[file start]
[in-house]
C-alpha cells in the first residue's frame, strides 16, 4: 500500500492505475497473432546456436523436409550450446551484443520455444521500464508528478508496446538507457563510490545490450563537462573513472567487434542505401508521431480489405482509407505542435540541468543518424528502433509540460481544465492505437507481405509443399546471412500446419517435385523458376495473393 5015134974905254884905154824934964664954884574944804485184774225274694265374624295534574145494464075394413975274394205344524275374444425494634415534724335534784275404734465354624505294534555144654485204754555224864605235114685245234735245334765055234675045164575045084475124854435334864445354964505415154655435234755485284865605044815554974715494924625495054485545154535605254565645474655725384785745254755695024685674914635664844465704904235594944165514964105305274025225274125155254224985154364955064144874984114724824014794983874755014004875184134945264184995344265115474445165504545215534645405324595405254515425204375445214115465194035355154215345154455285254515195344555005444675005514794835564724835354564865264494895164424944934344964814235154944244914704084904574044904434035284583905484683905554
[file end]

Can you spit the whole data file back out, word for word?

[in-house]
C-alpha cells in the first residue's frame, strides 16, 4: 500500500492505475497473432546456436523436409550450446551484443520455444521500464508528478508496446538507457563510490545490450563537462573513472567487434542505401508521431480489405482509407505542435540541468543518424528502433509540460481544465492505437507481405509443399546471412500446419517435385523458376495473393 5015134974905254884905154824934964664954884574944804485184774225274694265374624295534574145494464075394413975274394205344524275374444425494634415534724335534784275404734465354624505294534555144654485204754555224864605235114685245234735245334765055234675045164575045084475124854435334864445354964505415154655435234755485284865605044815554974715494924625495054485545154535605254565645474655725384785745254755695024685674914635664844465704904235594944165514964105305274025225274125155254224985154364955064144874984114724824014794983874755014004875184134945264184995344265115474445165504545215534645405324595405254515425204375445214115465194035355154215345154455285254515195344555005444675005514794835564724835354564865264494895164424944934344964814235154944244914704084904574044904434035284583905484683905554